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Created by:

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Last updated:

April 8, 2022


28 Days


This course includes:

28 Days

Badge on Completion

Certificate of completion

28 Days


For an effective materials handling and storage program, managers must take an active role in its development. First-line supervisors must be convinced of the importance of controlling hazards associated with materials handling and storing and must be held accountable for employee material handling safety training. Safe lifting is only one aspect of material handling; transporting the load safely is the other. How you move or carry and put down the load is just as important as how you pick it up.ently.

Overview/Description When manually moving materials, employees should seek help when a load is so bulky it cannot be properly grasped or lifted, when they cannot see around or over it, or when they cannot safely handle the load. Handles or holders should be attached to loads to reduce the chances of getting fingers pinched or smashed. Workers also should use appropriate protective equipment. For loads with sharp or rough edges, wear gloves or other hand and forearm protection. In addition, to avoid injuries to the eyes, use eye protection. When the loads are heavy or bulky, the mover also should wear steel-toed safety shoes or boots to prevent foot injuries if he or she slips or accidentally drops a load. All stacked loads must be correctly piled and cross-tiered, where possible. Precautions also should be taken when stacking and storing material. Stored materials must not create a hazard. Storage areas must be kept free from accumulated materials that cause tripping, fires, or explosions, or that may contribute to the harboring of rats and other pests. When stacking and piling materials, it is important to be aware of such factors as the materials’ height and weight, how accessible the stored materials are to the user, and the condition of the containers where the materials are being stored. Non-compatible material must be separated in storage. Employees who work on stored materials in silos, hoppers, or tanks, must be equipped with lifelines and safety belts. All bound material should be stacked, placed on racks, blocked, interlocked, or otherwise secured to prevent it from sliding, falling, or collapsing. A load greater than that approved by a building official may not be placed on any floor of a building or other structure. Where applicable, load limits approved by the building inspector should be conspicuously posted in all storage areas. When stacking materials, height limitations should be observed. For example, lumber must be stacked no more than 16 feet high if it is handled manually; 20 feet is the maximum stacking height if a forklift is used. For quick reference, walls or posts may be painted with stripes to indicate maximum stacking heights. Used lumber must have all nails removed before stacking. Lumber must be stacked and leveled on solidly supported bracing. The stacks must be stable and self-supporting. Stacks of loose bricks should not be more than 7 feet in height. When these stacks reach a height of 4 feet, they should be tapered back 2 inches for every foot of height above the 4-foot level. When masonry blocks are stacked higher than 6 feet, the stacks should be tapered back one-half block for each tier above the 6-foot level. Bags and bundles must be stacked in interlocking rows to remain secure. Bagged material must be stacked by stepping back the layers and cross-keying the bags at least every ten layers. To remove bags from the stack, start from the top row first. Baled paper and rags stored inside a building must not be closer than 18 inches to the walls, partitions, or sprinkler heads. Boxed materials must be banded or held in place using cross-ties or shrink plastic fiber. Drums, barrels, and kegs must be stacked symmetrically. If stored on their sides, the bottom tiers must be blocked to keep them from rolling. When stacked on end, put planks, sheets of plywood dunnage, or pallets between each tier to make a firm, flat, stacking surface. When stacking materials two or more tiers high, the bottom tier must be chocked on each side to prevent shifting in either direction. When stacking, consider the need for availability of the material. Material that cannot be stacked due to size, shape, or fragility can be safely stored on shelves or in bins. Structural steel, bar stock, poles, and other cylindrical materials, unless in racks, must be stacked and blocked to prevent spreading or tilting. Pipes and bars should not be stored in racks that face main aisles; this could create a hazard to passers-by when removing supplies. Course Content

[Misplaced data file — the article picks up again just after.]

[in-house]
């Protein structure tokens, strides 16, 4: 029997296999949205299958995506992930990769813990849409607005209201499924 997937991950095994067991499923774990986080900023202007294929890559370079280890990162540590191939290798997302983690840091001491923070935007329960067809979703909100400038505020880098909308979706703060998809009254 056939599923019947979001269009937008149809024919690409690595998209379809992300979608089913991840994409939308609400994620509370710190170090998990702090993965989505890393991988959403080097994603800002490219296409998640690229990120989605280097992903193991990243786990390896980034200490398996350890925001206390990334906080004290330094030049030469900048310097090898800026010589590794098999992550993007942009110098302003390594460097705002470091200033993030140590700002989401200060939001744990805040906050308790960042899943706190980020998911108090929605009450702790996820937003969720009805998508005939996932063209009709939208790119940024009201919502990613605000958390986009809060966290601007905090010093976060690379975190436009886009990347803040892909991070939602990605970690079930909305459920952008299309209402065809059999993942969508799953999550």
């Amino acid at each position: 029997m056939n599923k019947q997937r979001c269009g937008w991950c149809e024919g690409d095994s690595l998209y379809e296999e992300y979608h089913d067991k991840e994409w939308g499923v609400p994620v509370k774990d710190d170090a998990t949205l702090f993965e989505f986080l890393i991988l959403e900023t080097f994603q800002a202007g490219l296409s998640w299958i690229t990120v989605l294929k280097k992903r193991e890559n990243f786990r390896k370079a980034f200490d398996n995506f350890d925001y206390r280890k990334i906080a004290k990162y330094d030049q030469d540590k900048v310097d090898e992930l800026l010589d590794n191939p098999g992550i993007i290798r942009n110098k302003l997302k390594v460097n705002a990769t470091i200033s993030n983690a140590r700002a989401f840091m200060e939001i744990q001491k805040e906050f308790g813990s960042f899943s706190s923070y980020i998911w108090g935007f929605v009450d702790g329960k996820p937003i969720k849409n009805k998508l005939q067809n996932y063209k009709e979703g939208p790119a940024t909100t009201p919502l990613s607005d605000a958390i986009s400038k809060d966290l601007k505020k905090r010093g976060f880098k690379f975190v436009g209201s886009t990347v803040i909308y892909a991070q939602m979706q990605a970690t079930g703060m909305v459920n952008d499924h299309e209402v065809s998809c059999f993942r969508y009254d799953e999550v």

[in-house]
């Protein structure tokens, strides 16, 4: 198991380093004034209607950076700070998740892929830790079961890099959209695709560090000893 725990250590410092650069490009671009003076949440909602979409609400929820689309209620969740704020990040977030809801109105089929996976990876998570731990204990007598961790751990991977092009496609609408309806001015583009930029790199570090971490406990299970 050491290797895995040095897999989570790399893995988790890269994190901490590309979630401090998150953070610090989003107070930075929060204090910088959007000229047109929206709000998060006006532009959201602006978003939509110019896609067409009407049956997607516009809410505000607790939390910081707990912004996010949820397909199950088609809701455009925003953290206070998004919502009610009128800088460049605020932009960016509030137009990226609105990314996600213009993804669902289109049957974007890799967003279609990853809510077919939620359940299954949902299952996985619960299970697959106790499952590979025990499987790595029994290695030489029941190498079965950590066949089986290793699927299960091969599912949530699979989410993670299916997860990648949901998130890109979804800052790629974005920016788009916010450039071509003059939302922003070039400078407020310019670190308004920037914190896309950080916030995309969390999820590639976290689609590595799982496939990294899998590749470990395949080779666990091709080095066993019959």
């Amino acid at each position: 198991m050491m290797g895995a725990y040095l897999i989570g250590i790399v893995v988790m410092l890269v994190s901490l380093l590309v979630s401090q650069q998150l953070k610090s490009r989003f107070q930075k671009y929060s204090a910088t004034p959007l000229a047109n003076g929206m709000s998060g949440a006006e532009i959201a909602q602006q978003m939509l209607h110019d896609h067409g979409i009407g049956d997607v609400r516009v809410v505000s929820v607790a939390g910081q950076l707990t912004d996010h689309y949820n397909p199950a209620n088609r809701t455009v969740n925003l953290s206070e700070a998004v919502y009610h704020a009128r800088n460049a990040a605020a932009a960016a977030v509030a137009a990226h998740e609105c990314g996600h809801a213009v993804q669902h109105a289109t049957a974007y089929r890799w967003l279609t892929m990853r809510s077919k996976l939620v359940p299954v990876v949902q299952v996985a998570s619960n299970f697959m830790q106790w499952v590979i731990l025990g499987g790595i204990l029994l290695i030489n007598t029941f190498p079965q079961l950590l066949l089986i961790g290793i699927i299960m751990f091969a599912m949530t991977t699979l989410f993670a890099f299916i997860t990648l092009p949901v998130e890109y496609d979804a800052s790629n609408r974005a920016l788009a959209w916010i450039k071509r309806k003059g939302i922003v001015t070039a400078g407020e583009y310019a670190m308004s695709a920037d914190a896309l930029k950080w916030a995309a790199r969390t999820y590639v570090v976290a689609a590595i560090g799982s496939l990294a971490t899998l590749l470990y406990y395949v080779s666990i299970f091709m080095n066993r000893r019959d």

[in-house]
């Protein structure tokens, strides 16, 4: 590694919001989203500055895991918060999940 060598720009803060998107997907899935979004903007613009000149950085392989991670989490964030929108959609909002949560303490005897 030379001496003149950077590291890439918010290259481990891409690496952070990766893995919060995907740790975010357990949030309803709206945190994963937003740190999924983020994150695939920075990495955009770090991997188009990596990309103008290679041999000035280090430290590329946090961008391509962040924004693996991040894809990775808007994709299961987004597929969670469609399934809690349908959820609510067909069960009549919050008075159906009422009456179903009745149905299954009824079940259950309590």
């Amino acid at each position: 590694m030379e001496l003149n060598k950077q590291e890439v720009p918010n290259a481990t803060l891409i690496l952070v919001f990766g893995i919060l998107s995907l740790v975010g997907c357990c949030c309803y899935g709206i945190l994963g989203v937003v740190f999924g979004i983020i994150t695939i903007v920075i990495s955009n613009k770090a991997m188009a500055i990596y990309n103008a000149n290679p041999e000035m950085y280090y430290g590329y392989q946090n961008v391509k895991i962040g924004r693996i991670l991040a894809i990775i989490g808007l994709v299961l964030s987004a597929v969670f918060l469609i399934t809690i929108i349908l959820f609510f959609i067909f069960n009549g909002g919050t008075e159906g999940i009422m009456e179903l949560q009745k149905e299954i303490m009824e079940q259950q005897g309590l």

• Material Handling and Storage Training
  • Maximum Safe Load Limits
  • Aisles and Passageways
  • Working levels
  • Storing Material Inside Buildings
  • Personal fall arrest equipment
  • Stack Bagged Materials
  • Scaffolds or Runways
  • Stacking Brick
  • Lumber - Materials Handling Storage Use and Disposal for Construction
  • Cylindrical Materials
  • Storage areas
  • Dock boards - Materials Handling Storage Use and Disposal for Construction
  • Enclosed Chute
  • Dropping Debris
  • Warning Signs and Debris Removal
  • Fire Regulations

Course Curriculum

    • Material Handling and Storage Training 00:20:00
    • Maximum Safe Load Limits 00:10:00
    • Aisles and Passageways 00:10:00
    • Working levels 00:10:00
    • Storing Material Inside Buildings 00:05:00
    • Personal fall arrest equipment 00:10:00
    • Stack Bagged Materials 00:05:00
    • Scaffolds or Runways 00:05:00
    • Stacking Brick 00:05:00
    • Lumber 00:15:00
    • Cylindrical Materials 00:10:00
    • Storage Areas 00:05:00
    • Dock boards 00:20:00
    • Enclosed Chute 00:05:00
    • Dropping Debris 00:10:00
    • Warning Signs and Debris Removal 00:10:00
    • Fire regulations 00:05:00

About the instructor